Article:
Tuesday, May 26, 2020

CD Review: Dayna Stephens Trio - Liberty

Dayna Stephens Trio
(Contagious Music) www.daynastephens.net

Maybe it's my ears, but between "Ran" and "Faith Leap," the first two tracks on Liberty, Eric Harland's drum sound changes. On "Ran" his snare drum cracks and rolls the way one might expect from a recording made at the legendary Rudy Van Gelder studios, where this album was made. "Faith Leap" is built on a straight 4/4 beat and the snare has a dry sound, like one that could be sampled from, or for, a more contemporary pop/R&B song. It fits perfectly into the track, though, guiding Ben Street's understated, funky bass line and leader/saxophonist Dana Stephens' highly melodic lines which say a lot without rushing.

Harland returns to a crisp snare crack for "Kwooked Stweet," a contrafact of John Coltrane's "Straight Street" with a theme that lives up to its bent title. Then two tracks later, "The Lost and Found" takes the tempo down slow and Stephens switches from tenor (which he plays on the majority of the album) to baritone, and that dry, spare snare sound returns. Originally appearing on Stephens' debut album, The Timeless Now, it features the saxophonist and Street harmonizing on the melody together rather than working as soloist and accompanist.

These are some of the more minute things that come while examining Liberty at close range (and on different sound systems, for what that's worth). There is plenty to dig into on a more immediate level with the trio's performance as well. Stephens writes bright, ear-tugging melodies that generate some strong, infectious group interplay. The lack of a chordal instrument opens up the space and each player takes the opportunity to branch out, not necessarily with complexity but with dynamics and accents.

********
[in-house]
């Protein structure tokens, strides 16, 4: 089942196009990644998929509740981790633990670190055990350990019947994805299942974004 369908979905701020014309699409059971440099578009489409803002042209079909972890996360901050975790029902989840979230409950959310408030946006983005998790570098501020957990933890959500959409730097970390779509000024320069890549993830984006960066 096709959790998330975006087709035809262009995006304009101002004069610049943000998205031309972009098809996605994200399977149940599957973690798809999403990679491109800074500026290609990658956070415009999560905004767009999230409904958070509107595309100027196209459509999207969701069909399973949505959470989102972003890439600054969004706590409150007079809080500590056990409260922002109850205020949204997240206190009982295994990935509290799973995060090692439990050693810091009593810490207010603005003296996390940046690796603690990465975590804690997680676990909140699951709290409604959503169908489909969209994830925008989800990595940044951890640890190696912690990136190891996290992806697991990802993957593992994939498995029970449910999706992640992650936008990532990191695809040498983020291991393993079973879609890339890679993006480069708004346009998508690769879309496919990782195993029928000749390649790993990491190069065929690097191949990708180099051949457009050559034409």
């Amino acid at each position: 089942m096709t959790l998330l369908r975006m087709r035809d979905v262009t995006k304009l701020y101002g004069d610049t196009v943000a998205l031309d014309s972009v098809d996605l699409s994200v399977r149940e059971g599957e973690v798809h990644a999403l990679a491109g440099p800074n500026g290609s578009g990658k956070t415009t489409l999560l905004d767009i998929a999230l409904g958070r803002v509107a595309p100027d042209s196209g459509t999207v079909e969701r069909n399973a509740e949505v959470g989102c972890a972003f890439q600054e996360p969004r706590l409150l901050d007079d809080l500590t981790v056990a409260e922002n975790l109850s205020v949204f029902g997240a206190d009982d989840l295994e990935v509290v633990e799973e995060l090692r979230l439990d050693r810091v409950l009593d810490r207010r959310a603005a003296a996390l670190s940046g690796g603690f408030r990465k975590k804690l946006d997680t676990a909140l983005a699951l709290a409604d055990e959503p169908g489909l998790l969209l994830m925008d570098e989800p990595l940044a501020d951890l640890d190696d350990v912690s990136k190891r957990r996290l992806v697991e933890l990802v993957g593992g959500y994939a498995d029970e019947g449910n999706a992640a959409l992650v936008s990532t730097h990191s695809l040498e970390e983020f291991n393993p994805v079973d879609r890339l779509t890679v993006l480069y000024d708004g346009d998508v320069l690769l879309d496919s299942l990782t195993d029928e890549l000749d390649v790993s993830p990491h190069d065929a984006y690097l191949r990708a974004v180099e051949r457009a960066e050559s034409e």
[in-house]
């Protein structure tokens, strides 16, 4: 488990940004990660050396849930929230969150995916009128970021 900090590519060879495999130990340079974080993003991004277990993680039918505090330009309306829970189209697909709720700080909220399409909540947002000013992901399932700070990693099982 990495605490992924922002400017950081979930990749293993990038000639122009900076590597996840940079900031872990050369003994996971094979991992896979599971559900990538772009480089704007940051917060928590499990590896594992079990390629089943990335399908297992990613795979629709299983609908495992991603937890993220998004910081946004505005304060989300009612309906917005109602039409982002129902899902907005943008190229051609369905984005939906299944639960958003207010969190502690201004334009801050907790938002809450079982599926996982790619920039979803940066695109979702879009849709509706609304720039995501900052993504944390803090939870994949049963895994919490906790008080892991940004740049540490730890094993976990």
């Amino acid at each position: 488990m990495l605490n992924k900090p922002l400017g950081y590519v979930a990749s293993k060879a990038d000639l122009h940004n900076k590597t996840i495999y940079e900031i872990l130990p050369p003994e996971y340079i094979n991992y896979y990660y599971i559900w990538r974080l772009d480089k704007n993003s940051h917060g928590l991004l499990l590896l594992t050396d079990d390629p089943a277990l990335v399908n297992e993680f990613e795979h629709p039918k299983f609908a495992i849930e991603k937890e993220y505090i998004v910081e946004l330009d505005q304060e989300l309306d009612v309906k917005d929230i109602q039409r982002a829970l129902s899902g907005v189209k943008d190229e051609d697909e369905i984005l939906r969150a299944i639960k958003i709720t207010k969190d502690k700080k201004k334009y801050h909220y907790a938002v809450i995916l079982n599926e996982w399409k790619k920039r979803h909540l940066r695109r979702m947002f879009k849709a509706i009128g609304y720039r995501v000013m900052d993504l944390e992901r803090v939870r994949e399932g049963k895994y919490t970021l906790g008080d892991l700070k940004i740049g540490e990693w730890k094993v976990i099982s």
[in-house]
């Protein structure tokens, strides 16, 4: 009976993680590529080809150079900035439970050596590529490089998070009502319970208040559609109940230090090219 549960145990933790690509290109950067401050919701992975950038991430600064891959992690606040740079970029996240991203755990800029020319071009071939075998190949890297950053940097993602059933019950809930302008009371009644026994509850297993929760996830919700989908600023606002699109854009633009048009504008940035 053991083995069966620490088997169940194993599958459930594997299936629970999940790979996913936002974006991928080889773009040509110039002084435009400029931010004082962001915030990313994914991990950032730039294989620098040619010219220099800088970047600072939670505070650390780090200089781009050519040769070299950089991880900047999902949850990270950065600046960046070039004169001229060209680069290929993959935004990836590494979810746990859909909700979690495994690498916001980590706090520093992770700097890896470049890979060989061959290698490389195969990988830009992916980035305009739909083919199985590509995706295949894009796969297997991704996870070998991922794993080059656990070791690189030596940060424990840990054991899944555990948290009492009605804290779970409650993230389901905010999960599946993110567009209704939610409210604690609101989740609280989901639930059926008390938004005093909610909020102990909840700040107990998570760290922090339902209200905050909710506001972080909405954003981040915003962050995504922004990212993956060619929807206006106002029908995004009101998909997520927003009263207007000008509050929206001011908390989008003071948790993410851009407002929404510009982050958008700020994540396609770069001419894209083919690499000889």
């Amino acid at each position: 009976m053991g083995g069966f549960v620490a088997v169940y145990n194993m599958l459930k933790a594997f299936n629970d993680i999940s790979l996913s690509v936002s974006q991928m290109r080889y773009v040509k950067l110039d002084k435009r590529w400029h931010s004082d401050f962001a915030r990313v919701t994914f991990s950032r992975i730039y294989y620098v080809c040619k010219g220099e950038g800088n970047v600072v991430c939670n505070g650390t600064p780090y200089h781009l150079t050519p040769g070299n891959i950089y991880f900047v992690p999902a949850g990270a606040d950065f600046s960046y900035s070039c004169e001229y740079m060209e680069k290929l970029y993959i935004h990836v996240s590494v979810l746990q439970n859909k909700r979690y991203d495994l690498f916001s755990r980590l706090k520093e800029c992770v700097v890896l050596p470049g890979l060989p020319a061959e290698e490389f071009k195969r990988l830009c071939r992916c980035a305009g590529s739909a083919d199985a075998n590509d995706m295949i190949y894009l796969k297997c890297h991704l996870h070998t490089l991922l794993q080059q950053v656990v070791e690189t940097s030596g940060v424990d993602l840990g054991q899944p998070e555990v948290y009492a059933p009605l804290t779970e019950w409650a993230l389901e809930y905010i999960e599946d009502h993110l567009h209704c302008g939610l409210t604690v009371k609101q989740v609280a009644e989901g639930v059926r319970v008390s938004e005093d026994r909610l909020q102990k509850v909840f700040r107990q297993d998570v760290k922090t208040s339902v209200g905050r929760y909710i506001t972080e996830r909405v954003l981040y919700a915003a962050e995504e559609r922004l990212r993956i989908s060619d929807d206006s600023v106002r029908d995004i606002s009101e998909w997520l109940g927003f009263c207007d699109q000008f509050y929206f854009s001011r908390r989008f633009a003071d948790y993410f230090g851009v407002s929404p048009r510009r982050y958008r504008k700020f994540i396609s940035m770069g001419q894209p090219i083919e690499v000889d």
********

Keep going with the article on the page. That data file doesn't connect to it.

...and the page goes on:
The effects can be liberating, to borrow from the album. "Loosy Goosy" is built on "rhythm changes," but doesn't betray that melodic source when the trio digs into them, even when Stephens and Harland trade some heavy fours. "Tarifa" has Stephens on alto (double-tracked in the theme) for a rhythmic folk melody inspired by the titular locale, on the edge of Spain, just miles from Morocco. While bass and drums vamp, Stephens plays over them, going in several directions which all manage to lock in with his bandmates.

Saxophone trios might not be as common as, say, a piano trio with a horn. But the setting usually brings out a keen awareness in players about how space can be filled or left open. One JD Allen performance made me think he was combining funk and Coltrane. Years ago Sonny Rollins set a gold standard on albums like Way Out West, while Ornette Coleman charted a completely different path in his trio with David Izenzon and Charles Moffatt, making close listening paramount to a where the whole composition might go.

Dana Stephens is no newcomer to this music. Liberty is his ninth album as a leader. But at this point in his career, which was sidelined for some time due to a rare kidney disease, his playing reveals greater maturity and depth. In other words, he knows all about Liberty.

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